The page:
He adds, "For me it seemed like the ultimate bravery to just put your body out there as part of the art form and to be using your body to navigate the space even though that's the thing we all have the most trouble with as visually impaired artists with the canes and with the crowded subway stations and bumping into people and all of that. She's saying 'I'm going to confront all of that in my art by building a dance piece on a stage - sometimes with other people, sometimes not - but I have to figure out how to make it work for myself.' It just seems so daring."
Evans says he initially hesitated to put himself on camera in Vision Portraits. But in the finished version his story provides the connective tissue of the film.
"I am happy with my decision to do that [be on camera]. I feel very unburdened by my decision to do that. I feel really freed. A friend of mine saw me during a Q&A and she said, 'I'd never seen you so seem more free.' I think that can be attributed to sharing that experience and not feeling the burden of living in fear and shame of people in the industry finding out that I was visually impaired," Evans tells me. "We aren't as inclusive as we can be as an industry and we underestimate what disabled artists are capable of doing."
Evans has dealt with marginalization as a gay, African-American man. Visual impairment constituted yet one more hurdle.
"Add another factor into the mix to make me that much more unemployable," he comments ruefully. His identity has made him sensitive to issues of representation on screen.
"In terms of representation of disabled characters and disabled artists, both in front of and behind the camera, I just think we're in the early baby steps territory where it's like 25-percent of the population identifies as having a disability but .2-percent of characters in film and media are shown as having a disability," he notes. "What kind of fear causes that huge discrepancy between people's actual lived reality and then what's reflected back to us on screen? And how does that lack of representation just serve to perpetuate a certain kind of fear and shame and baggage that people carry around with them on a daily basis, like 'I'm worthless, I have no value. I should live in fear, I should stay home, I should not attempt to utilize my skills because I don't see anyone, frankly, like me on screen that is having a full exuberant life with a career and a love life and sexuality and all of those things'?"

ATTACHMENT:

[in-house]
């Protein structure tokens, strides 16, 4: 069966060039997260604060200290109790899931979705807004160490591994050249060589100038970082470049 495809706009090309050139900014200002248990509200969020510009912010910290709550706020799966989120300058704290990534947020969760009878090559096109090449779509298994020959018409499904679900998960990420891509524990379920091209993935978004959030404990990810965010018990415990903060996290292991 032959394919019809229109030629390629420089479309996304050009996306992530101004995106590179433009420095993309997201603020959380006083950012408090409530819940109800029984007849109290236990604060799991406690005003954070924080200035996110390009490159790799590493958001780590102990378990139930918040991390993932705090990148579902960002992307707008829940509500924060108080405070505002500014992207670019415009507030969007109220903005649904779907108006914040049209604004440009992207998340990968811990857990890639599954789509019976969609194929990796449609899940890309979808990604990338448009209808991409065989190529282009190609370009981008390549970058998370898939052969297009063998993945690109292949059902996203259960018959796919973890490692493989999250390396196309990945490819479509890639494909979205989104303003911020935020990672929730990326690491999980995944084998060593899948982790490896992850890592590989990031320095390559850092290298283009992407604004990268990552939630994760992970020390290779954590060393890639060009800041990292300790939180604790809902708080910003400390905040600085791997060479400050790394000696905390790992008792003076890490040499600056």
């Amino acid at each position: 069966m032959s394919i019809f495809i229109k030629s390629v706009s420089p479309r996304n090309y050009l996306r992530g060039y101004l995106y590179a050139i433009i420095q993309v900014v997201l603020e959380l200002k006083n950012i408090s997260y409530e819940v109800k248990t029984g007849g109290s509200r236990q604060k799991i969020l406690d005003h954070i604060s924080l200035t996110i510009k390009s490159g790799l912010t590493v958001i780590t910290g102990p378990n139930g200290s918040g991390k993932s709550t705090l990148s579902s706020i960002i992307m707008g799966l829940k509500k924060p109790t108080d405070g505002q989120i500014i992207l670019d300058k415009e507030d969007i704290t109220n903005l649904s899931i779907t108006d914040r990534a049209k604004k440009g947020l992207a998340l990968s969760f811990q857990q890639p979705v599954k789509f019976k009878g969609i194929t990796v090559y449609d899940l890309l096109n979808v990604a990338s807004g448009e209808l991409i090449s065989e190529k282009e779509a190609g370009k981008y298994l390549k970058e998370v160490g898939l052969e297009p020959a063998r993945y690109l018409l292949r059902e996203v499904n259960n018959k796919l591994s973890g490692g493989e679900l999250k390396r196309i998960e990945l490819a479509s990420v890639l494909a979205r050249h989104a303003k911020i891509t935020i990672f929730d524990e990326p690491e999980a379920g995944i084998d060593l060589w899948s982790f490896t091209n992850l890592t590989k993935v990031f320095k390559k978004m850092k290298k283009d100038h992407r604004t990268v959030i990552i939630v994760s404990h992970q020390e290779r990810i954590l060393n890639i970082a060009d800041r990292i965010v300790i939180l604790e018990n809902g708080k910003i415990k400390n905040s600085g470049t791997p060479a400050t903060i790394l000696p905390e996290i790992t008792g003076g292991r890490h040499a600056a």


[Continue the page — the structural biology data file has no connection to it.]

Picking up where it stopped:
Evans adds, “I just think when you compare it to the LGBTQ representation in film and video we're like in the 80s, we're at like Maurice in Desert Hearts, you know what I mean? You can count them on two hands. There's a long way to go and it just takes people being brave. It takes executives being brave and thinking, being willing to shatter their own internal stereotypes in order to tell new and different kinds of stories."
Vision Portraits is one of those stories, and an artistic statement by a director who had feared his capacity to continue making art on screen.
Matthew Carey is a documentary filmmaker and journalist. His work has appeared on Deadline.com, CNN, CNN.com, TheWrap.com, NBCNews.com and in Documentary magazine.